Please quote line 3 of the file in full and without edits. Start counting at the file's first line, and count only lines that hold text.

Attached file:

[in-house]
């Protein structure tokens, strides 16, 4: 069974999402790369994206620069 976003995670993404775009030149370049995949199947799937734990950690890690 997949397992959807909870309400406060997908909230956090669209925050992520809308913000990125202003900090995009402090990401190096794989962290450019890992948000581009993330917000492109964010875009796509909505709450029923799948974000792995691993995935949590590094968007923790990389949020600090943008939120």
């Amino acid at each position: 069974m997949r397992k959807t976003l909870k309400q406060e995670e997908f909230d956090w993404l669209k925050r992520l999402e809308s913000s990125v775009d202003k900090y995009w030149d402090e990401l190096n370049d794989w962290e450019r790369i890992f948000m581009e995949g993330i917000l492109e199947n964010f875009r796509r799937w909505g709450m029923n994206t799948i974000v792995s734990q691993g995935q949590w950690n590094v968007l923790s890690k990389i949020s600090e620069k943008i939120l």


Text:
């Amino acid at each position: 069974m997949r397992k959807t976003l909870k309400q406060e995670e997908f909230d956090w993404l669209k925050r992520l999402e809308s913000s990125v775009d202003k900090y995009w030149d402090e990401l190096n370049d794989w962290e450019r790369i890992f948000m581009e995949g993330i917000l492109e199947n964010f875009r796509r799937w909505g709450m029923n994206t799948i974000v792995s734990q691993g995935q949590w950690n590094v968007l923790s890690k990389i949020s600090e620069k943008i939120l």